Schulich School of Medicine & Dentistry professor Dr. Davy Cheng said the problem may be “too many cooks” when it comes to multiple physicians prescribing different medications, potentially causing serious, unintended consequences for heart failure patients.
A recent statement issued by the American Heart Association (AHA) – of which Cheng was a co-author – warned health-care providers to be alert to potentially harmful drug-drug or drug-condition interactions in patients who have experienced heart failure. The AHA recommended ways for providers to better understand their patients’ drug regimens by regularly reviewing a patient’s medicines, dosage and frequency, as well as verifying the information with the patient’s pharmacy. Further, the group also recommended physicians avoid prescribing new medication to alleviate side effects from other drugs.
The statement was published in the AHA journal Circulation.
“With the growing aging population, and the more we continue to maintain their longevity in life, people are bound to develop cardiovascular disease,” said Cheng, Chair/Chief of the Department of Anesthesia & Perioperative Medicine at Schulich. “All these patients are seen by multiple doctors – you have a team of family doctors prescribing medication, a cardiologist prescribing medication and then the patient themselves, sometimes taking herbal medication.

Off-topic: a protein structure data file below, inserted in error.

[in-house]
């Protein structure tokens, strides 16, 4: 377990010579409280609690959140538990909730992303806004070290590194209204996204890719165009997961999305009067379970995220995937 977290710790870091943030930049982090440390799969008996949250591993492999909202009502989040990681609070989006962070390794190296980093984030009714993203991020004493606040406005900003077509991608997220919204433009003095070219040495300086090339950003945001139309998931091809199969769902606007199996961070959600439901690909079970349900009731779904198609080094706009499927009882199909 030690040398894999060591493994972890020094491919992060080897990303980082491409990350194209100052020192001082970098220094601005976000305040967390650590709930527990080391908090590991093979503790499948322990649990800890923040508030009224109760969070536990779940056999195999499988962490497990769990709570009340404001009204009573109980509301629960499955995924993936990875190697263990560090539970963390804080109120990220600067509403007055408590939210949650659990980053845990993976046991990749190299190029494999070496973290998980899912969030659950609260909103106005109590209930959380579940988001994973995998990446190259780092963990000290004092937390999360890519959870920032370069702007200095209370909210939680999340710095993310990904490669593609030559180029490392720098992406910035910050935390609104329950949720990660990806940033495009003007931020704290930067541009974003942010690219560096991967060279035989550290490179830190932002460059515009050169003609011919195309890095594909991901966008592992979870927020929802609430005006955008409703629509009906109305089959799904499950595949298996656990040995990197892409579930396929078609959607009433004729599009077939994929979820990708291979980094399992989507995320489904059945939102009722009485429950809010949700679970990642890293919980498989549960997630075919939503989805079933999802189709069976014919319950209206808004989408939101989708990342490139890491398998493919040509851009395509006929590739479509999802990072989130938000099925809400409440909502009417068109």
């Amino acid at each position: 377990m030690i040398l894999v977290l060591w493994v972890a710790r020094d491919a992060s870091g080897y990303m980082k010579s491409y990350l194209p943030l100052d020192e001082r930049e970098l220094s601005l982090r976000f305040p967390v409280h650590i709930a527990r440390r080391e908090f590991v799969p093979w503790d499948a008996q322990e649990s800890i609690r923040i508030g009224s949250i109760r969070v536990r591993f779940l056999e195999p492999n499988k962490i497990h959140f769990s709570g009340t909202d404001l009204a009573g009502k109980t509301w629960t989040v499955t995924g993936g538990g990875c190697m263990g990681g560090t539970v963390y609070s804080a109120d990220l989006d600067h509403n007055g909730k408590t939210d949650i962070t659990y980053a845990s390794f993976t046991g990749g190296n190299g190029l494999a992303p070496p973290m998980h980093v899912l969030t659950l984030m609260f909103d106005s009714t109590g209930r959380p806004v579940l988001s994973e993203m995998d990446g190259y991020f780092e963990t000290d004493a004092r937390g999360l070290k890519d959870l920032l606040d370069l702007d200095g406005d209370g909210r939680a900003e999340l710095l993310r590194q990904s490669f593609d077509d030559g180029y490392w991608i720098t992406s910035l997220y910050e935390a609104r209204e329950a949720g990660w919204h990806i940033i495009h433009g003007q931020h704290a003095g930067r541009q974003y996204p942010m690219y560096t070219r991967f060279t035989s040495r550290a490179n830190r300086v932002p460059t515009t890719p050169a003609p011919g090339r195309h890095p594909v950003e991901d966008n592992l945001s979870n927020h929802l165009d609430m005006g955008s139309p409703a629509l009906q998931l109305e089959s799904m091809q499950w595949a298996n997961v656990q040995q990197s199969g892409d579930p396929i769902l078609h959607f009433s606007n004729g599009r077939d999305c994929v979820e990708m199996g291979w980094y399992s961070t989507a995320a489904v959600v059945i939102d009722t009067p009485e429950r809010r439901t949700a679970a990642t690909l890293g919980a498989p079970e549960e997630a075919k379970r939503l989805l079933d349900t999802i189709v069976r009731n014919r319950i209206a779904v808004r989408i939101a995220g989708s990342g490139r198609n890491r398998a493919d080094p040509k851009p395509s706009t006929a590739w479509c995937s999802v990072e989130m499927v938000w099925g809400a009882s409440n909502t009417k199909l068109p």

“We need to highlight the different classes of medications that might exacerbate complications for the patient.”
Heart failure patients have, on average, five or more separate medical conditions and can take seven or more prescription medications daily, often prescribed by different health-care providers. It is important patients show each of their health-care providers a complete list of their medications, including over-the-counter drugs and natural supplements, Cheng said.
Among the most dangerous drugs for interaction for heart patients, according to the AHA warning, are several commonly used to treat cancer, migraines, Parkinson’s disease and mental-health problems.
“It’s a wake-up call for both the health-care provider and the patient. We wanted to highlight both to take some responsibility,” he said. “The key ingredients for some of these medications often exacerbate each other and, in turn, the effect on the patient.”
According to the statement, clashing medications popularly taken by heart patients can cause problems in several ways, including toxicity to heart muscle cells; altering heart muscle contractions; diluting effectiveness; or ramping up sodium levels.
For instance, a patient taking beta-blockers, antiarrhythmic drugs and blood thinners could see a clash that results in excessive blood thinning coinciding with a slowing heart rate.
In addition to prescription medications, over-the-counter drugs may also have unintended consequences for heart-failure patients. Painkillers, such as ibuprofen, can trigger or worsen heart failure by causing sodium and fluid retention or making diuretic medications less effective. Over-the counter heartburn medications and cold remedies may also contain significant amounts of sodium, usually restricted in patients with heart failure.
Many supplements used in complementary and alternative medicine can be dangerous for people with heart failure as well, including products containing ephedra (which raises blood pressure) and others such St. John’s wort, ginseng, hawthorn, danshen and green tea that interfere with one or more commonly used heart failure medications.